SUMMARY

Male seahorses and pipefishes of the family Syngnathidae are heralded for their unique brood pouch structures for incubating embryos. There are three general types of brood pouch with increasing complexity: simple ventral gluing, two pouch flaps and a completely sealed sac. The diversity of functional roles within a type in providing nutrition, aeration and protection to offspring is unknown. Here we reveal significant differences in parental nutrient allocation to embryos for two closely related, sympatric pipefishes with similar brood pouch structure. We document differences in embryo attachment, depletion of pouch fluid nutrients over development and egg nutrient partitioning between Syngnathus floridae and Syngnathus fuscus. In S. fuscus, females produce nutritionally poor eggs and the males implant developing embryos in the brood pouch adjacent to blood vessels. A female-biased breeding population was observed, supporting the hypothesis that the cost of male parental care is high in this species. The loose connection between eggs and brood pouch tissues and the appearance of undeveloped eggs and lipid droplets in the pouch of S. floridae males suggest this species utilizes nutrient-rich eggs produced by females as nurse eggs to supplement embryonic development. A balanced sex-ratio for S. floridae further supports more equal parental contribution. This comparison provides evidence of a decline in female gametic investment and reveals the rapid diversification of syngnathid brood pouch function. Our results indicate gross classification of brooding structures into one of the three general pouch types does not predict the energetic investment of males in parental care. But rather, physiological characterization of the relative investment by each sex to offspring is essential to understanding the functional significance of the brood pouch.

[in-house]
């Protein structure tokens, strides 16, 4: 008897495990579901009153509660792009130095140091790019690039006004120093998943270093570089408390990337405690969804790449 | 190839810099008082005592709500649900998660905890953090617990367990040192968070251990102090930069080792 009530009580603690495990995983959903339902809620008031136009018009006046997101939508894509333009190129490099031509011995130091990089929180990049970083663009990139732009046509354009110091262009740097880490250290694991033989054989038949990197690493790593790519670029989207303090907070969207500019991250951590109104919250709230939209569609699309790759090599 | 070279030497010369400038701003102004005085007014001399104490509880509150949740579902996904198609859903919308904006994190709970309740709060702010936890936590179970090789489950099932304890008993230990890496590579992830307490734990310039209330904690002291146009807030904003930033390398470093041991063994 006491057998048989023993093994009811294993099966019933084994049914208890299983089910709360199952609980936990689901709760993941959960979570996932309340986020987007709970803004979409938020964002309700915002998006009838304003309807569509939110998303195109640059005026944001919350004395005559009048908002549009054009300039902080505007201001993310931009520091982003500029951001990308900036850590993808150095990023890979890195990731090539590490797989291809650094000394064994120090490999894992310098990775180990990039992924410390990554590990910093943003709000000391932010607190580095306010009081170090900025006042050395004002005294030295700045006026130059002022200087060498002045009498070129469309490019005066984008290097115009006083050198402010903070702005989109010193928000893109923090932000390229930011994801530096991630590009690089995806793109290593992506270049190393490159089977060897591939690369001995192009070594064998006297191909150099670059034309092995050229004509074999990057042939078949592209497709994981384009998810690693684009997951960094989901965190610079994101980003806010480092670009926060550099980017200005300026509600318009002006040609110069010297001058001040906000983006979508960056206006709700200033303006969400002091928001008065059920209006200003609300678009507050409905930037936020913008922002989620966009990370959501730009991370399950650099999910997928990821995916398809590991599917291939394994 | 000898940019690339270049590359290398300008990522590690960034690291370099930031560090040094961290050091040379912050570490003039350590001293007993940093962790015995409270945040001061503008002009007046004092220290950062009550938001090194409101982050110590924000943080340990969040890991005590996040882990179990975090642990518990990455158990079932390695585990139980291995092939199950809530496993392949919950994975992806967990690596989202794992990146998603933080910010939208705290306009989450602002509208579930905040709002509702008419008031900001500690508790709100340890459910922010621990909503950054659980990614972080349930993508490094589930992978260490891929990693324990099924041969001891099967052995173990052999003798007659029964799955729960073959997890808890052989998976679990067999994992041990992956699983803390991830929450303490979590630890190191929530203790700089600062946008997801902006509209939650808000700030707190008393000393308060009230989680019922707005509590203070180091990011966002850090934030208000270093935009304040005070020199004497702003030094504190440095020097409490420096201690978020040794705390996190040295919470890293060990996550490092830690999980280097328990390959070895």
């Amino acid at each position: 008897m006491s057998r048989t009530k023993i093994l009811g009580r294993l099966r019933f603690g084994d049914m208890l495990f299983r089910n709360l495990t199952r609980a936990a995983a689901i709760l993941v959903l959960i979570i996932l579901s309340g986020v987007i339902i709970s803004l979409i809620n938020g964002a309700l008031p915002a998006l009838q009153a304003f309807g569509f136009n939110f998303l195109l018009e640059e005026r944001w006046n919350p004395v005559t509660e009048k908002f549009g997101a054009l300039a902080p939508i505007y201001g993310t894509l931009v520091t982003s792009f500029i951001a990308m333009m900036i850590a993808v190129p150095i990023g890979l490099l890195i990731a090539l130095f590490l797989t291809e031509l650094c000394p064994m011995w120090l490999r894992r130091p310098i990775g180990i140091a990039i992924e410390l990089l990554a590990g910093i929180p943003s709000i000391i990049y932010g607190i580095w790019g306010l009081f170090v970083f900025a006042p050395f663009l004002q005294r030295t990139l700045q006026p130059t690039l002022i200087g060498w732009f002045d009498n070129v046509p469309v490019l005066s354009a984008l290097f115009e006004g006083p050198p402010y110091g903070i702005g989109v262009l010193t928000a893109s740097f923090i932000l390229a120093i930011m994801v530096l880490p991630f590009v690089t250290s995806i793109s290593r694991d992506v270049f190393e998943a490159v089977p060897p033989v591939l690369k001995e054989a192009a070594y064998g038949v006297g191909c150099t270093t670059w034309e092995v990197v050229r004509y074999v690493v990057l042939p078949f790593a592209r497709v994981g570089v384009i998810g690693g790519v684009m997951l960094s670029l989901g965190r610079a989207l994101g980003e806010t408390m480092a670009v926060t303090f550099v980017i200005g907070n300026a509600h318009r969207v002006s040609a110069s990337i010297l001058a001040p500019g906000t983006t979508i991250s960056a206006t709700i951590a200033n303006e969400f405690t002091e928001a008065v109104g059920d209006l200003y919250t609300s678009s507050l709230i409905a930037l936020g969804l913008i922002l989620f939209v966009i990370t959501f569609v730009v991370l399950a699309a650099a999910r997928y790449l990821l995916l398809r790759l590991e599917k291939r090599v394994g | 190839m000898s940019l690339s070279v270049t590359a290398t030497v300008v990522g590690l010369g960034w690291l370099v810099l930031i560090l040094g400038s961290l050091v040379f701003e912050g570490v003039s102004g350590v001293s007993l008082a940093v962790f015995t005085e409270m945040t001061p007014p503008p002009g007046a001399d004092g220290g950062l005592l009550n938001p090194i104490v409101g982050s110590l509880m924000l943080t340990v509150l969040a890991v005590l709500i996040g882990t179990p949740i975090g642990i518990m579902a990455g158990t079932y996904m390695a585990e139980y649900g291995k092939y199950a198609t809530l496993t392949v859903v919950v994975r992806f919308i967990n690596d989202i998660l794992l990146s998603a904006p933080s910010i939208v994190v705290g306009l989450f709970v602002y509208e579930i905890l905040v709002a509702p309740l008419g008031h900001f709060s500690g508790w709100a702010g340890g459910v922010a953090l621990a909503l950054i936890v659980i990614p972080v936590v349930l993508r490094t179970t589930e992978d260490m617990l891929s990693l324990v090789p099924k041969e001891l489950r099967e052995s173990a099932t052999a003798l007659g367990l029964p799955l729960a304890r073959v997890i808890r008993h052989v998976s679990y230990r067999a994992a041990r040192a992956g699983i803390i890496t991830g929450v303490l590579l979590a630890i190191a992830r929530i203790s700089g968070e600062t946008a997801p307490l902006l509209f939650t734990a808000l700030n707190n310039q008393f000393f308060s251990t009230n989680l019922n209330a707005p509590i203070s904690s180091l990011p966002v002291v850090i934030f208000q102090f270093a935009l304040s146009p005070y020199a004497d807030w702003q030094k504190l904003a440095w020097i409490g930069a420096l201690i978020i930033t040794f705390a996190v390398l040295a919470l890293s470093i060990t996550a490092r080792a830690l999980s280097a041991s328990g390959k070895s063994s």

Introduction

In mammals and other vertebrate taxa females tend to provide substantial parental care. Part of the explanation for this role lies in the gamete dimorphism that defines the sexes. Females invest in large, nutritious eggs whereas males produce small, mobile sperm(Parker et al., 1972; Alexander and Borgia, 1979). Anisogamy, gametes of two different sizes from the male and female, underlies the evolution of sex differences in morphology and behavior including parental care (Maynard-Smith, 1978). Evolutionary theory predicts that in species with female parental care, males will compete for access to females(Trivers, 1972). When males exhibit paternal care, they incur a loss of fitness due to increased predation, decreased foraging time and territory and limited mating opportunities relative to males of other species(Williams, 1966; Williams, 1975; Gross and Shine, 1981;Svennsson, 1998; Vincent et al.,1992). Caring males are accordingly expected to be more discriminating in their choice of mates, and females will compete for access to receptive males. Sex roles are therefore historically defined by mating competition (Emlen and Oring,1977). Species exhibiting greater competition by females than males for mates are said to be sex-role reversed(Gwynne, 1991). The occurrence of sex-role reversal offers an opportunity to explore the evolution of sex differences. For example, an extreme case of sex-role reversal has been suggested to result in complete sex reversal where anisogamy is inverted as indicated by a loss of nutritional investment from female gametes(Pagel, 2003).